Sydney commuters urged to avoid public transport

Photo by Luke White on Unsplash.

Commuters across Sydney have been urged to work from home and avoid using public transport after severe weather battered rail, bridges and road, triggering extreme delays.

After a major flood emergency in NSW last week, Sydney has once again been issued a sever weather warning along with the Mid North Coast, Hunter, Illawarra, South Coast, and parts of the Tablelands and Northwest Slopes and Plains.

Sydney’s rail and road networks will see significant delays today after dangerous winds crashed into Sydney overnight – reaching up to 110 km/hour in some suburbs.

Transport for NSW is advising people to avoid the rail network due to flooding.

“Severe weather conditions are currently affecting the network with significant disruptions and larger than normal service gaps,” they wrote in a statement.

“Please avoid any non-essential travel, and if you have to travel please plan ahead and leave plenty of extra travel time.”

Meanwhile, crews from Transport NSW are busy clearing debris that has fallen onto rails and repair damage.

Trains will run at reduced schedules, different stopping patterns and some will drive at a reduced speed of 40km/hr altered frequency or with a different stopping patterns, according to Transport NSW’s latest update.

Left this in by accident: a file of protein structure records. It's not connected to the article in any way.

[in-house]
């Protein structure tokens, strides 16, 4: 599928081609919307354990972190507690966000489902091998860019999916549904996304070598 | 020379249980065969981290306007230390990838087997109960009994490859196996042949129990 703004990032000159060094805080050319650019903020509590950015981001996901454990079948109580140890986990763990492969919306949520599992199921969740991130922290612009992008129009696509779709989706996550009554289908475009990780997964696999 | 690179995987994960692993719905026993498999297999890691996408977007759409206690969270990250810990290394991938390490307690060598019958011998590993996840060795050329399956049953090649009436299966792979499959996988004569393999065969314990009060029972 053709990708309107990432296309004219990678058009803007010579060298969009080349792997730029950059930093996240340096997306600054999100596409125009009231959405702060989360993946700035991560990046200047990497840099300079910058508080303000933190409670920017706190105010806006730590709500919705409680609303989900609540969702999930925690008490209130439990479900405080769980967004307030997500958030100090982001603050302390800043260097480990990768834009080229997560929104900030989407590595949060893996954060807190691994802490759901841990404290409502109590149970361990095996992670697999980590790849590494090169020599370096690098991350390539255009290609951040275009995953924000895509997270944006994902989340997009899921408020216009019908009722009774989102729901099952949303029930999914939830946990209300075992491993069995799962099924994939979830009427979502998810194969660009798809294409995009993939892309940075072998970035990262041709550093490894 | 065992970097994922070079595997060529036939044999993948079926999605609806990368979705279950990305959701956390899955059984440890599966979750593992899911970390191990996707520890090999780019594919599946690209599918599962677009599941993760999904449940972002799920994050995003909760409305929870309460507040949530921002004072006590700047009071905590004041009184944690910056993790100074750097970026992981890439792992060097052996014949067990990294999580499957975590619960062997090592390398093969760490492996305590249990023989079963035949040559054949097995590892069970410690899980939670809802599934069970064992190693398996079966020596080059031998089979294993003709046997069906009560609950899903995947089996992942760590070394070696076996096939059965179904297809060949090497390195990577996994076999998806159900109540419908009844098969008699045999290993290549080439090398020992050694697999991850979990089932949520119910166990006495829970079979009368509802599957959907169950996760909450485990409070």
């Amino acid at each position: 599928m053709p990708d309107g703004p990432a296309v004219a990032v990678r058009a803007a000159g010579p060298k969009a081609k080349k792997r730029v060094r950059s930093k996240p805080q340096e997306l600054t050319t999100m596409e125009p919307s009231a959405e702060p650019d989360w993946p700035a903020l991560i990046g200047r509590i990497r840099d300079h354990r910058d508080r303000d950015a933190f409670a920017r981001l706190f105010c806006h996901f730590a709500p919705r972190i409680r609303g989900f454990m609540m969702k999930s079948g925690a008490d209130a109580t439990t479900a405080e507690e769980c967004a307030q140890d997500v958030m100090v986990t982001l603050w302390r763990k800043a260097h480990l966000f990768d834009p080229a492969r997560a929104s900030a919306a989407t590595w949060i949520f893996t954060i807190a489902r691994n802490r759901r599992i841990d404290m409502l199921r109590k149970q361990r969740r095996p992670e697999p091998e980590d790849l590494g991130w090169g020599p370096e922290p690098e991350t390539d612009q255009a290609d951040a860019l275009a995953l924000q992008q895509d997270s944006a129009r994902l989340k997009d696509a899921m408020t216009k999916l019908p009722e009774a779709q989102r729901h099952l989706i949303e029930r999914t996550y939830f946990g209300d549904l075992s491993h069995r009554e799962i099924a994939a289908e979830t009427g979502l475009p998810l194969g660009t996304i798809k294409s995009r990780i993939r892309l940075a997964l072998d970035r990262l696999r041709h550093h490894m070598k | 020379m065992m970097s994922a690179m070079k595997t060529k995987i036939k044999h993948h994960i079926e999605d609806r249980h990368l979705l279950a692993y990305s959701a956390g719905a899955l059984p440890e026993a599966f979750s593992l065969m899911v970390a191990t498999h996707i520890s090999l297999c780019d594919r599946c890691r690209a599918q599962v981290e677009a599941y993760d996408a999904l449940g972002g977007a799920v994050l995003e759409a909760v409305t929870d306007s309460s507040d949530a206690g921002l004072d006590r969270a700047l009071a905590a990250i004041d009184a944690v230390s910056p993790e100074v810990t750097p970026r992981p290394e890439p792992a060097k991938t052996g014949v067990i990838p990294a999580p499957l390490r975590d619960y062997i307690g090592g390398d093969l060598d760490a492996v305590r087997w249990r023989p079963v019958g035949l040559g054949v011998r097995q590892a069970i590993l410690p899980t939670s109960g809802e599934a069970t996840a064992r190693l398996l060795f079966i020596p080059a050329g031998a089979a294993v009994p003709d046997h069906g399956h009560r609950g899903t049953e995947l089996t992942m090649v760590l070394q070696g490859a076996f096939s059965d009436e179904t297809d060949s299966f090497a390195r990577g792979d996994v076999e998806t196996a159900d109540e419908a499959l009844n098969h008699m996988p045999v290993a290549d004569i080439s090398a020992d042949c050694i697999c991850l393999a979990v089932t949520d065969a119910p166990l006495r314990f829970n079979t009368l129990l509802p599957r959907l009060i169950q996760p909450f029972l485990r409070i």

Replacement and supplement bus services are running in affected areas.

Thousands of NSW residents were forced from their homes after Tuesday’s downpour, with many spending the night with family and friends.

Evacuation orders were issued overnight for communities near Singleton in the Hunter region, including Glenridding, Dunolly and Combo. Others remain in place on the South Coast, including for Sussex Inlet and St Georges Basin.
In Sydney, the west and south-west regions are most affected, including Camden, the Hawkesbury, and suburbs along the Georges River.

Prime Minister Scott Morrison is preparing to declare the NSW floods disaster a national emergency, a move which would trigger more Commonwealth resources including extra help from Defence for communities.

The declaration, which was established after the 2019 bushfires, gives the Prime Minister powers to draw on all Commonwealth resources and stockpiled assets to respond to the deadly floods.

A number of roads remain closed across Sydney. To check the full list of road closures, click here.

To check for the latest evacuation warnings and order from the NSW State Emergency Service, visit here.


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